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Creators/Authors contains: "Cenko, S. Bradley"

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  1. Abstract

    We use a sample of 27 gamma-ray bursts (GRBs) at redshiftz= 2–6 to probe the outflows in their respective host galaxies (log(M*/M) ∼ 9–11) and search for possible relations between the outflow properties and those of the host galaxies, such asM*, the star formation rate (SFR), and the specific SFR (sSFR). First, we consider three outflow properties: outflow column density (Nout), maximum outflow velocity (Vmax), and normalized maximum velocity (Vnorm=Vmax/Vcirc,halo, whereVcirc,halois the halo circular velocity). We observe clear trends ofNoutandVmaxwith increasing SFR in high-ion-traced outflows, with a stronger (>3σ)Vmax–SFR correlation. We find that the estimated mass outflow rate and momentum flux of the high-ion outflows scale with SFR and can be supported by the momentum imparted by star formation (supernovae and stellar winds). The kinematic correlations of high-ion-traced outflows with SFR are similar to those observed for star-forming galaxies at low redshifts. The correlations with SFR are weaker in low-ion outflows. This, along with the lower detection fraction in low-ion outflows, indicates that the outflow is primarily high-ion dominated. We also observe a strong (>3σ) trend of normalized velocity (Vnorm) decreasing with halo mass and increasing with sSFR, suggesting that outflows from low-mass halos and high-sSFR galaxies are mostmore »likely to escape and enrich the outer circumgalactic medium (CGM) and intergalactic medium with metals. By comparing the CGM–GRB stacks with those of starbursts atz∼ 2 andz∼ 0.1, we find that over a broad redshift range, the outflow strength strongly depends on the main-sequence offset at the respective redshifts, rather than simply the SFR.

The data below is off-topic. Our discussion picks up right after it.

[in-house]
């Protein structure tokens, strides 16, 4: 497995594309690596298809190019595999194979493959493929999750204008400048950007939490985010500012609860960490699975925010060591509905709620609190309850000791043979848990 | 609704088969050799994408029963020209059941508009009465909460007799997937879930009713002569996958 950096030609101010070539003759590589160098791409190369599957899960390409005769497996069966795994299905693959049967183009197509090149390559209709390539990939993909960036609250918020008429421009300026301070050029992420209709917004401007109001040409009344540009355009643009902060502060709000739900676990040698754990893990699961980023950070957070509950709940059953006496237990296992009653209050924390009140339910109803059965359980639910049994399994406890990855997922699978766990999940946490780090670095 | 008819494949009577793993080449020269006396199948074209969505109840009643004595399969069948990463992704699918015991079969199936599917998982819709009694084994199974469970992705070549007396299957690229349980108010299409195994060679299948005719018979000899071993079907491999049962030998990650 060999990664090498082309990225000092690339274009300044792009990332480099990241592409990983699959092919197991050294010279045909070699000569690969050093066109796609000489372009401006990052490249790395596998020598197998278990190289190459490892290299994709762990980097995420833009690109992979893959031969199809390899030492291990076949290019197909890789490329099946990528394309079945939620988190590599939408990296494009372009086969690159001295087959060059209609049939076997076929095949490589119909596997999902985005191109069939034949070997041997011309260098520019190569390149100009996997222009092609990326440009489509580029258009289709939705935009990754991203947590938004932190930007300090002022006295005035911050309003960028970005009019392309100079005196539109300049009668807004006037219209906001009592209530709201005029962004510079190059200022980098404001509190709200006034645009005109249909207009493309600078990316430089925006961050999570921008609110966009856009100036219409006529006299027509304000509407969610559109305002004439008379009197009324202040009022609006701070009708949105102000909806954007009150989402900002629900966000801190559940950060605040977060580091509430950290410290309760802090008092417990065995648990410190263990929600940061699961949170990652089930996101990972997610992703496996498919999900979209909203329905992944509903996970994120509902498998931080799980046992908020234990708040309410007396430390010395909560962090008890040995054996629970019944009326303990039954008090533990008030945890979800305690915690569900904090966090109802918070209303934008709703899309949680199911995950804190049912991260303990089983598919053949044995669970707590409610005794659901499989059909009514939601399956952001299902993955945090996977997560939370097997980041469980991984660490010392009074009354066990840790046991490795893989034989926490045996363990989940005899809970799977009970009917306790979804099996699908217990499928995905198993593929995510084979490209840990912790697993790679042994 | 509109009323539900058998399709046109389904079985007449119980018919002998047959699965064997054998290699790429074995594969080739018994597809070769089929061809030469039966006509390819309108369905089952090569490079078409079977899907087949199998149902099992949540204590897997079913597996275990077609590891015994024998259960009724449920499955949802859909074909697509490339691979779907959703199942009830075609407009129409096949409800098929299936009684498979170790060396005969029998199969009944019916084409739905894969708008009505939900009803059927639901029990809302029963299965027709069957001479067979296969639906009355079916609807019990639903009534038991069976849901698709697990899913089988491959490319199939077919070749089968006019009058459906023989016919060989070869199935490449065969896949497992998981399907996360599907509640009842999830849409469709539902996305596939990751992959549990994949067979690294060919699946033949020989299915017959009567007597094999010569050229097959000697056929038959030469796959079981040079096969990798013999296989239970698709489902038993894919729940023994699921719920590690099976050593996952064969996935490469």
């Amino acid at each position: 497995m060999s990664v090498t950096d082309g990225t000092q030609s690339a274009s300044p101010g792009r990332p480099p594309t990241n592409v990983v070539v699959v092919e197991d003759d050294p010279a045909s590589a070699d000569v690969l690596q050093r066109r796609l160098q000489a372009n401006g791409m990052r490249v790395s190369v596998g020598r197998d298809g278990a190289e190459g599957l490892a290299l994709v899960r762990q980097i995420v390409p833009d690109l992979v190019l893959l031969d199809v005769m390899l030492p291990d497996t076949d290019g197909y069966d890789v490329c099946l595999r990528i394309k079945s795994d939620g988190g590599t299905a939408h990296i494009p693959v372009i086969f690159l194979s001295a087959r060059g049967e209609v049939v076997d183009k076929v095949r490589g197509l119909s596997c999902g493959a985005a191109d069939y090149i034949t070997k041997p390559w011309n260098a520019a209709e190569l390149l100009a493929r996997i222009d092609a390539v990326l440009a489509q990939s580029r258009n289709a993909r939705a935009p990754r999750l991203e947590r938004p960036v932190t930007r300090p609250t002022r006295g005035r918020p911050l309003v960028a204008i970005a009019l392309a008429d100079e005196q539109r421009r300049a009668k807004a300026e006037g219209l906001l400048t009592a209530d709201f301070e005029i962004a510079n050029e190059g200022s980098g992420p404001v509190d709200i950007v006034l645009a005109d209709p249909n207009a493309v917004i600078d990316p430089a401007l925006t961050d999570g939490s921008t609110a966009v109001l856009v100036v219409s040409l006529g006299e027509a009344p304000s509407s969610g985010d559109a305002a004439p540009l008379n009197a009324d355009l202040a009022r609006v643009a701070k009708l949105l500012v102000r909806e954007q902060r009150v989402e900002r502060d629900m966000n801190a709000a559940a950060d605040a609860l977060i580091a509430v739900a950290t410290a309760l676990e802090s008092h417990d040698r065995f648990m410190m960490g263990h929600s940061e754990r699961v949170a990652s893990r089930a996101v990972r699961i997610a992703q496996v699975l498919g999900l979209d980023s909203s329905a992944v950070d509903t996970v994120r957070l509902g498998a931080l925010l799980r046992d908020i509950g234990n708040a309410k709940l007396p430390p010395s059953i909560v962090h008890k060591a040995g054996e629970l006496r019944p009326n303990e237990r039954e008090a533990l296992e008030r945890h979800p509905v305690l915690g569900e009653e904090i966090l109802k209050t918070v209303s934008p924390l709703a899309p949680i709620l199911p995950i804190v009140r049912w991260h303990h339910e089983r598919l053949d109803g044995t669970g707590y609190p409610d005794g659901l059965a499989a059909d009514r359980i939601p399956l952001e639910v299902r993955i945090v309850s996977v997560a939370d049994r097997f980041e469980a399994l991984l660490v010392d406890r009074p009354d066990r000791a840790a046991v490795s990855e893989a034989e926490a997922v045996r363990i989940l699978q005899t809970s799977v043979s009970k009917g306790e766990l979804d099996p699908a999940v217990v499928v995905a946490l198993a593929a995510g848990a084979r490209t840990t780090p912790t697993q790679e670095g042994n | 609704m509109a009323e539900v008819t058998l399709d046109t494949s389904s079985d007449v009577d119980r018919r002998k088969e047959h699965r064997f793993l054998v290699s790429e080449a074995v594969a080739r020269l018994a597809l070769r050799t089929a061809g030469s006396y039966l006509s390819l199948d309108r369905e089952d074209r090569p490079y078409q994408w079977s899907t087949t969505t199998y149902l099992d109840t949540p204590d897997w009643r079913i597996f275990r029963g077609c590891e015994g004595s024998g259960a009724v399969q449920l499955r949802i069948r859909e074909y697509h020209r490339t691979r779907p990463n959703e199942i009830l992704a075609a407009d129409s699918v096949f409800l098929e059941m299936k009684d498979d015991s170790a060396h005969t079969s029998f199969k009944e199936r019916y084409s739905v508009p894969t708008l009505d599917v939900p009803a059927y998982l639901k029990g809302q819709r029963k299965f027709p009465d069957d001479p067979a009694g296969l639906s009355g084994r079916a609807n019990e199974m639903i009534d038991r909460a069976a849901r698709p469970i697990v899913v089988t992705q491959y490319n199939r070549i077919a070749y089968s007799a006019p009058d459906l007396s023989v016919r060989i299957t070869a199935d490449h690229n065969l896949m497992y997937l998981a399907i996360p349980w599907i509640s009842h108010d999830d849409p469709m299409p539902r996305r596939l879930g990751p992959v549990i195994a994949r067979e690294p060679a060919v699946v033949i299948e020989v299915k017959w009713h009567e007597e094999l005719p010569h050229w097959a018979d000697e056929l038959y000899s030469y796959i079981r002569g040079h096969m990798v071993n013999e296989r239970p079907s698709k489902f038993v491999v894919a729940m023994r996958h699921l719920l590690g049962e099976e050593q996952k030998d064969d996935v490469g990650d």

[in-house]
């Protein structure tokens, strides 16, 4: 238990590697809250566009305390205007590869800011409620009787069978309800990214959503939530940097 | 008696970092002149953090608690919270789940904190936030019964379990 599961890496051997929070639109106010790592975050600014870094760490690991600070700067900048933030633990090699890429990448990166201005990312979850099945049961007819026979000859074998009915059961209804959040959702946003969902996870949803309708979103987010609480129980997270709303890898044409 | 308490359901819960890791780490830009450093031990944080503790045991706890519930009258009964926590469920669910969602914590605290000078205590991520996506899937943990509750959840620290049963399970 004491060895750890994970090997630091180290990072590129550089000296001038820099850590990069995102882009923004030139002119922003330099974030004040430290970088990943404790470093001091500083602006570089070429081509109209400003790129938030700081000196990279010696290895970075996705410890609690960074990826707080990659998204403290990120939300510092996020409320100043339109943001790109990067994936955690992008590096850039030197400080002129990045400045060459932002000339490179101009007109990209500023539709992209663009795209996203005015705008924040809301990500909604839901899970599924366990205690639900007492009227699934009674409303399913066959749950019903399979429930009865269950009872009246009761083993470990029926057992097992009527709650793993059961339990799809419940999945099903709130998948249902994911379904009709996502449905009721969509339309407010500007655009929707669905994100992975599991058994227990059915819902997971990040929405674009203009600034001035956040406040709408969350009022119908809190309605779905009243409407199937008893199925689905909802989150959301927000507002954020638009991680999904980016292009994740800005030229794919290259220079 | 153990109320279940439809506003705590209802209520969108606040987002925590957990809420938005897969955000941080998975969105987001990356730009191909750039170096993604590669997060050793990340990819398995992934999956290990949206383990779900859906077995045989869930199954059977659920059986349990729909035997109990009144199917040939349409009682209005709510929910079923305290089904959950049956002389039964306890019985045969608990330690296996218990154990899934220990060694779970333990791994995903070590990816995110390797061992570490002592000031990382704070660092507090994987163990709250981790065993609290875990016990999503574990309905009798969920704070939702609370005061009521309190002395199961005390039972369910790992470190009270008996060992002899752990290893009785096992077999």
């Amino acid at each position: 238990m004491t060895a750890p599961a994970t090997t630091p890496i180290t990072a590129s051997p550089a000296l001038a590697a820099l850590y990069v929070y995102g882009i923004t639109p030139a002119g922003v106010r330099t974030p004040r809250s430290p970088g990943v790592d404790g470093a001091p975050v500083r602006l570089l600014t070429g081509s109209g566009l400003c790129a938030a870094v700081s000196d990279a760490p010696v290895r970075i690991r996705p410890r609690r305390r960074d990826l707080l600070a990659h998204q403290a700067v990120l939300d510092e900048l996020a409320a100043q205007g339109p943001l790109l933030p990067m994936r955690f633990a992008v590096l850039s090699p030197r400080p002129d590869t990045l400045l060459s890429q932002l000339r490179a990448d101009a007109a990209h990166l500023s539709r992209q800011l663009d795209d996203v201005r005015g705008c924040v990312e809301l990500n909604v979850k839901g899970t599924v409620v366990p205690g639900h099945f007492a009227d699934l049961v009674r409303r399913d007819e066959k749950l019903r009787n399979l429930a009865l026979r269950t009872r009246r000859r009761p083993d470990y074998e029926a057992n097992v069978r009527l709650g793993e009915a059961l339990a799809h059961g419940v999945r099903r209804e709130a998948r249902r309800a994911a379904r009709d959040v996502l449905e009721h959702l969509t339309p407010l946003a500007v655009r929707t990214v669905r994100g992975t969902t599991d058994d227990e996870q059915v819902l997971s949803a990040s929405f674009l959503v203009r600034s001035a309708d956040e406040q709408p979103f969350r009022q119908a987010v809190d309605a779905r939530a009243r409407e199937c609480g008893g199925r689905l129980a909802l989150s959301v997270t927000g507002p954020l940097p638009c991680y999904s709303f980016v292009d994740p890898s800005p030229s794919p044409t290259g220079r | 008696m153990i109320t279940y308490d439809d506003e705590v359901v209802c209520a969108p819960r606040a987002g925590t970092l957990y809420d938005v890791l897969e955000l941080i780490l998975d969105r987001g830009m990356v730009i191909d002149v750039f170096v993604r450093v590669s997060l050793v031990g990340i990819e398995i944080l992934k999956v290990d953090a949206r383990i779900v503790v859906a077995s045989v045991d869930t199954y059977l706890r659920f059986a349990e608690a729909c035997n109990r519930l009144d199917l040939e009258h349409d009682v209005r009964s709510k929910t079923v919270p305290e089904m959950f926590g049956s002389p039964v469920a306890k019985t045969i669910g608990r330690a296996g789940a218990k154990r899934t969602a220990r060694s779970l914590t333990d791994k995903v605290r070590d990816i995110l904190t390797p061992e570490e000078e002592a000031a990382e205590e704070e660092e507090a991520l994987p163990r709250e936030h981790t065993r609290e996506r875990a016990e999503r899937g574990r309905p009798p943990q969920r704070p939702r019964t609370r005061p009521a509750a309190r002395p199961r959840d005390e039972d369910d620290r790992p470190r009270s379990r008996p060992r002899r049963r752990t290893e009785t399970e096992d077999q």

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  2. Abstract

    SN 2018aoz is a Type Ia SN with aB-band plateau and excess emission in infant-phase light curves ≲1 day after the first light, evidencing an over-density of surface iron-peak elements as shown in our previous study. Here, we advance the constraints on the nature and origin of SN 2018aoz based on its evolution until the nebular phase. Near-peak spectroscopic features show that the SN is intermediate between two subtypes of normal Type Ia: core normal and broad line. The excess emission may be attributable to the radioactive decay of surface iron-peak elements as well as the interaction of ejecta with either the binary companion or a small torus of circumstellar material. Nebular-phase limits on Hαand Heifavor a white dwarf companion, consistent with the small companion size constrained by the low early SN luminosity, while the absence of [Oi] and Heidisfavors a violent merger of the progenitor. Of the two main explosion mechanisms proposed to explain the distribution of surface iron-peak elements in SN 2018aoz, the asymmetric Chandrasekhar-mass explosion is less consistent with the progenitor constraints and the observed blueshifts of nebular-phase [Feii] and [Niii]. The helium-shell double-detonation explosion is compatible with the observed lack of C spectral features, butmore »current 1D models are incompatible with the infant-phase excess emission,BmaxVmaxcolor, and weak strength of nebular-phase [Caii]. Although the explosion processes of SN 2018aoz still need to be more precisely understood, the same processes could produce a significant fraction of Type Ia SNe that appear to be normal after ∼1 day.

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  3. Abstract

    The discovery of the electromagnetic counterpart to the binary neutron star (NS) merger GW170817 has opened the era of gravitational-wave multimessenger astronomy. Rapid identification of the optical/infrared kilonova enabled a precise localization of the source, which paved the way to deep multiwavelength follow-up and its myriad of related science results. Fully exploiting this new territory of exploration requires the acquisition of electromagnetic data from samples of NS mergers and other gravitational-wave sources. After GW170817, the frontier is now to map the diversity of kilonova properties and provide more stringent constraints on the Hubble constant, and enable new tests of fundamental physics. The Vera C. Rubin Observatory’s Legacy Survey of Space and Time can play a key role in this field in the 2020s, when an improved network of gravitational-wave detectors is expected to reach a sensitivity that will enable the discovery of a high rate of merger events involving NSs (∼tens per year) out to distances of several hundred megaparsecs. We design comprehensive target-of-opportunity observing strategies for follow-up of gravitational-wave triggers that will make the Rubin Observatory the premier instrument for discovery and early characterization of NS and other compact-object mergers, and yet unknown classes of gravitational-wave events.